was born in Washington D.C. on December 17, 1968. By
the age of nine months, audio logical tests confirmed
that he was profoundly deaf from birth. At age two,
his parents moved to Silver Spring, Maryland and enrolled
Curtis in the Montgomery County Public School System's
Auditory Service infant program. He was then fully mainstreamed
into his neighborhood schools from seventh grade until
his graduation from John F. Kennedy High School in 1986.
In addition to graduating with a 3.6 GPA, Curtis was
an outstanding high school athlete, excelling in the
sports of baseball, basketball and soccer. He was a
first team All-American soccer player and a member of
the United States National Team that played in the Junior
World Cup in Beijing, China. As a result of his play
in that tournament, Curtis was named as one of the top
15 youth soccer players in the world in 1985.
After already accepting a full basketball scholarship
to the College of William and Mary, Curtis was drafted
in baseball by the New York Mets. Through a unique arrangement
negotiated among the Pride family, the Mets and William
and Mary, Curtis signed with the Mets as a professional
baseball player while he also attended college as a
full-time student athlete. From 1986 to 1990 Curtis
was a four-year basketball starter at William and Mary
while also playing baseball part-time in the Mets organization.
He graduated from William and Mary in 1990 with a degree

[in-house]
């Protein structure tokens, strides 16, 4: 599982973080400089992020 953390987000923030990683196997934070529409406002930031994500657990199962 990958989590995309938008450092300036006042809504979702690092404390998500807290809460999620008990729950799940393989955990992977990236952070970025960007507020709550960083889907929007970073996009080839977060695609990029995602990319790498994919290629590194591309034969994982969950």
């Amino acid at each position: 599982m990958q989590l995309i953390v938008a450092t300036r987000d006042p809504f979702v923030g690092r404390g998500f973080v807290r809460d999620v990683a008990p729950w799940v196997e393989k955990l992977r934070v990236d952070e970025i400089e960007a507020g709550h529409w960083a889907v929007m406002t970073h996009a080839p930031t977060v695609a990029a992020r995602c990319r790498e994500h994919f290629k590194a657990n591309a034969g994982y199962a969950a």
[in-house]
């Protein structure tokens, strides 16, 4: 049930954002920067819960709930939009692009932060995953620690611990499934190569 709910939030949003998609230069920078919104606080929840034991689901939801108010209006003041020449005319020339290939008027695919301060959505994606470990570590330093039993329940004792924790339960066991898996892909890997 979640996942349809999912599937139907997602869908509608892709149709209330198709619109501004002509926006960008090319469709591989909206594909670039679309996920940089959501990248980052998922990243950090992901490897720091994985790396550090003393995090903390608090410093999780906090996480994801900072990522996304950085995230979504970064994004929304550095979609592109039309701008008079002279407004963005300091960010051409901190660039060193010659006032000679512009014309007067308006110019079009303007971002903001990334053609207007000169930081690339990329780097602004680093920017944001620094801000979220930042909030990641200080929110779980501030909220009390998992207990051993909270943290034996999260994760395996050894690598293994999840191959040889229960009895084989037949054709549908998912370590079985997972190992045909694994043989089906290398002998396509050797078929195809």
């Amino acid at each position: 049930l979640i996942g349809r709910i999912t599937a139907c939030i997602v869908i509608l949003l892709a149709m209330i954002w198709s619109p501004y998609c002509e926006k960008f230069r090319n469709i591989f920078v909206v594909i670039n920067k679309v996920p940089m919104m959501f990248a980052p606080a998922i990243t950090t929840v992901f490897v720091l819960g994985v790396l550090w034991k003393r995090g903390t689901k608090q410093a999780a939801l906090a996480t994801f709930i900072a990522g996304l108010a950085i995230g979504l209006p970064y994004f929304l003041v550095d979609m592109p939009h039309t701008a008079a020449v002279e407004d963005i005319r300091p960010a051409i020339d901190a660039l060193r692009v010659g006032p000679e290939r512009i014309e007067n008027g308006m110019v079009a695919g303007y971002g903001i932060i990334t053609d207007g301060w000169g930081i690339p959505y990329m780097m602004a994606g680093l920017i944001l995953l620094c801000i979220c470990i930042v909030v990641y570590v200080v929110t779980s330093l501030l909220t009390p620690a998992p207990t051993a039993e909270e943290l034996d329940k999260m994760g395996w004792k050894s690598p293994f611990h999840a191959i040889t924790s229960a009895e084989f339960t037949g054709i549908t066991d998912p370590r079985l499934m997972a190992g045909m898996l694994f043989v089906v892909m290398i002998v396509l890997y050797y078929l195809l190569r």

In 1992, Curtis signed with the Montreal Expos as a
minor league free agent. On September 23, 1993 he recorded
his first major league hit - a memorable double that
resulted in a five minute standing ovation from a capacity
crowd at Montreal's Olympic Stadium.
has subsequently enjoyed a successful career in professional
baseball, and played with the following major league
teams: Detroit Tigers, 1996-1997; Atlanta Braves, 1998;
Boston Red Sox 1997 and 2000; and Montreal Expos, 1993,
1995 and 2001. In 349 major league games, he has compiled
a .256 batting average with 18 home runs, 76 RBI's and
28 stolen bases.
receives hundreds of letters each year, primarily from
young men and women with disabilities or their parents,
and he personally tries to answer each and every letter.
In addition, he makes numerous community appearances
on behalf of children with and without disabilities.
His remarkable story has been featured by Dan Rather
on the CBS television show 48 Hours, and in publications
and newspapers such as Readers Digest, Sports Illustrated,
The Sporting News, the New York Times, Los Angeles Times
and Boston Globe.
has received countless national and local awards for
his community service and achievements. Several of the
more noteworthy honors include being selected by the
U.S. Junior Chamber of Commerce as one of the nation's
ten outstanding Young Americans; the Alexander Graham
Bell Association's "National Role-Model-of-the-Year"
and Major League Baseball's Roberto Clemente Award for
outstanding community service and Tony Conigliaro Award
for overcoming adversity through the attributes of spirit,
courage and determination.